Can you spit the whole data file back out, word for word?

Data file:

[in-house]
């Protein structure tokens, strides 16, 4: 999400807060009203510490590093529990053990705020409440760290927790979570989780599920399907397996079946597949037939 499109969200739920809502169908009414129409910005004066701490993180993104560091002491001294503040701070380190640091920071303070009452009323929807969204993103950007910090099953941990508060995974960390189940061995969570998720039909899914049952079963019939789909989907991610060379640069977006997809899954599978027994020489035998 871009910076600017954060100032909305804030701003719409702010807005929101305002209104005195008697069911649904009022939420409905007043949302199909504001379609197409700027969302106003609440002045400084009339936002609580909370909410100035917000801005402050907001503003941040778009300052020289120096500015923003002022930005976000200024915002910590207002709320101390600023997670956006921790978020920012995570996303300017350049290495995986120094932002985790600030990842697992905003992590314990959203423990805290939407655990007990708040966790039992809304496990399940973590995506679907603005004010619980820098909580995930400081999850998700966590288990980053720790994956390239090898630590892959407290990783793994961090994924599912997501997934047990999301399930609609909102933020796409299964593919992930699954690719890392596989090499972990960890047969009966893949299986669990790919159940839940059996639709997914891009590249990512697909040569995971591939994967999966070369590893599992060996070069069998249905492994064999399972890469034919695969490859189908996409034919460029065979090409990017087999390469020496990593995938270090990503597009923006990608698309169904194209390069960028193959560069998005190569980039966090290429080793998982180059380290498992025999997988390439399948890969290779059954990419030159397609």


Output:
[in-house]
């Protein structure tokens, strides 16, 4: 999400807060009203510490590093529990053990705020409440760290927790979570989780599920399907397996079946597949037939 499109969200739920809502169908009414129409910005004066701490993180993104560091002491001294503040701070380190640091920071303070009452009323929807969204993103950007910090099953941990508060995974960390189940061995969570998720039909899914049952079963019939789909989907991610060379640069977006997809899954599978027994020489035998 871009910076600017954060100032909305804030701003719409702010807005929101305002209104005195008697069911649904009022939420409905007043949302199909504001379609197409700027969302106003609440002045400084009339936002609580909370909410100035917000801005402050907001503003941040778009300052020289120096500015923003002022930005976000200024915002910590207002709320101390600023997670956006921790978020920012995570996303300017350049290495995986120094932002985790600030990842697992905003992590314990959203423990805290939407655990007990708040966790039992809304496990399940973590995506679907603005004010619980820098909580995930400081999850998700966590288990980053720790994956390239090898630590892959407290990783793994961090994924599912997501997934047990999301399930609609909102933020796409299964593919992930699954690719890392596989090499972990960890047969009966893949299986669990790919159940839940059996639709997914891009590249990512697909040569995971591939994967999966070369590893599992060996070069069998249905492994064999399972890469034919695969490859189908996409034919460029065979090409990017087999390469020496990593995938270090990503597009923006990608698309169904194209390069960028193959560069998005190569980039966090290429080793998982180059380290498992025999997988390439399948890969290779059954990419030159397609």